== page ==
Mo Farah heads to the World Championships brimming with confidence but Jessica Ennis-Hill's participation remains a major doubt.
The headline acts of that famous Super Saturday reunited one year on for an encore show at the Sainsbury's Anniversary Games - but their fortunes were certainly contrasting.
Farah underlined his impressive form, arguably sharper than 12 months ago, with a victory over 3,000m in a 7:36.85 personal best.
But Ennis-Hill looked way off her best in only her third event since London 2012, as she continues to struggle with an Achilles injury
Ennis-Hill and Farah will forever be tied together by the bonds of that famous night last summer, a night when all that glittered really was gold and superlatives ran out or seemed utterly superfluous.
What Ennis-Hill would give for a bit of Super Saturday magic now, as her bid to regain her world heptathlon title continues to look shaky.
She safely negotiated her first hurdles race in nearly a year - though her 13.08 sec time was well below her best - and jumped 6.16 metre in the long jump.
By way of comparison, she clocked 12.54 secs and jumped 6.48m at last year's Olympics. The girl from the Steel City is made of tough stuff but this was fragile form.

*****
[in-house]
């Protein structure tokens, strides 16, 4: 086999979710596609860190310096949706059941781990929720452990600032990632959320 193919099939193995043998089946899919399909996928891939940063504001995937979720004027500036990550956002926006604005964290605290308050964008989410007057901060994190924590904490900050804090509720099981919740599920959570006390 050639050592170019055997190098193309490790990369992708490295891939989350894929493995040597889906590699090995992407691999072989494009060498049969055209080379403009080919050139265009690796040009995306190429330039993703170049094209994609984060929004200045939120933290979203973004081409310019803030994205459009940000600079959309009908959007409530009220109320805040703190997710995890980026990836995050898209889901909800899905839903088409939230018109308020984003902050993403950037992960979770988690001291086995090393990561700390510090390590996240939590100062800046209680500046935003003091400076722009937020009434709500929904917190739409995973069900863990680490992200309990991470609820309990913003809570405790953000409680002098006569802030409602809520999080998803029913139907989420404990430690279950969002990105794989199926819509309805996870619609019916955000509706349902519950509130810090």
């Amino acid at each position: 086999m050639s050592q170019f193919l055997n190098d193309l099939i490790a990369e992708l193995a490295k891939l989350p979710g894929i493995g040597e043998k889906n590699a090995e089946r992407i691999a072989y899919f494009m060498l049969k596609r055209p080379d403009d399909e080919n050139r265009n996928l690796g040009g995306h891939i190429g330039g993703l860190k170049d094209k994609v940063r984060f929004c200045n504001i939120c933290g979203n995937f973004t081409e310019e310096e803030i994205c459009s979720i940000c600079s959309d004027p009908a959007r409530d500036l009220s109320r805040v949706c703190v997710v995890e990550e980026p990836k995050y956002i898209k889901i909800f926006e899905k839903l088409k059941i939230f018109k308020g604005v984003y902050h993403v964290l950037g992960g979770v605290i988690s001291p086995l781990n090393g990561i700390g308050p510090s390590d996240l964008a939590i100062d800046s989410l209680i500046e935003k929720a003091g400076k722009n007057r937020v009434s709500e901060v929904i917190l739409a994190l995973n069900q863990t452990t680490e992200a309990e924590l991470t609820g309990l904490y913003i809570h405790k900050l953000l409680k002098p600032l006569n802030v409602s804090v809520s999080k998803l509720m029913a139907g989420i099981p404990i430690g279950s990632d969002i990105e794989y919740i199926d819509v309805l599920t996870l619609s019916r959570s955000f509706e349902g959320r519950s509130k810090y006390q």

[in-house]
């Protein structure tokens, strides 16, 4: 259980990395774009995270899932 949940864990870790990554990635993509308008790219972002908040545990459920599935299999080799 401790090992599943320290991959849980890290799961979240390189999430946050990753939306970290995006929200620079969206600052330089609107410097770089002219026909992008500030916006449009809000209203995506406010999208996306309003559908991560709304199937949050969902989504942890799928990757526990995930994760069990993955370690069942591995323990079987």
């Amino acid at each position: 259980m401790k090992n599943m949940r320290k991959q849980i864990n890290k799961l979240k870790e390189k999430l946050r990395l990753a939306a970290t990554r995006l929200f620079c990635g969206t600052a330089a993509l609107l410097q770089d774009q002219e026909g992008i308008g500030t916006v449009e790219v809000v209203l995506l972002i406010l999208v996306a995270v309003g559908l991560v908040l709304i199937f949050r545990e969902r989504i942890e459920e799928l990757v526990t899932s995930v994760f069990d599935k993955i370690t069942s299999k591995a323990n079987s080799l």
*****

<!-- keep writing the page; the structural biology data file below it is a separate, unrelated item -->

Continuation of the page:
Ennis-Hill expects to have one more competition, at a UK Women's League meeting next weekend, before making her final decision about Moscow.
"I always want to be at my best and I’m obviously not at my best at the moment," she admitted.
"It’s great to be here, I’m so glad I competed and got to experience this whole crowd again but I’m definitely not where I would like to be.
"It’s definitely getting better which is a good thing and I just need to see how it is tomorrow but then it’s that difficult decision of deciding whether I’m ready enough.
"It’s a real dilemma, I hate making decisions as well so I think I’m going to have to sit down with my coach and see what’s best."
Meanwhile, Farah's biggest problem seems to be coping with the expectation that it's a formality he will add double world gold to his Olympic 5000m and 10000m titles.
"You saw what happened in Daegu, I was the favourite and I’d never heard of Ibrahim Jeilan but I got beat in the 10000m, so anything can happen," he said.
"Every race you race everyone knows what you are capable of – you’re a marked man with an x on your back.
"But it’s good for the sport and it’s what it needs. I’ve learned a lot from Usain Bolt, the way he comes out, breaks records and stays relaxed."
Meanwhile, Christine Ohuruogu, a proven championship performer, is also hitting form at the right time after clocking a 50.00 second season's best to win the 400m at the IAAF Diamond League event.
"I ticked the box but there is a lot of hard work before the World Championships," she said.
© Sportsbeat 2013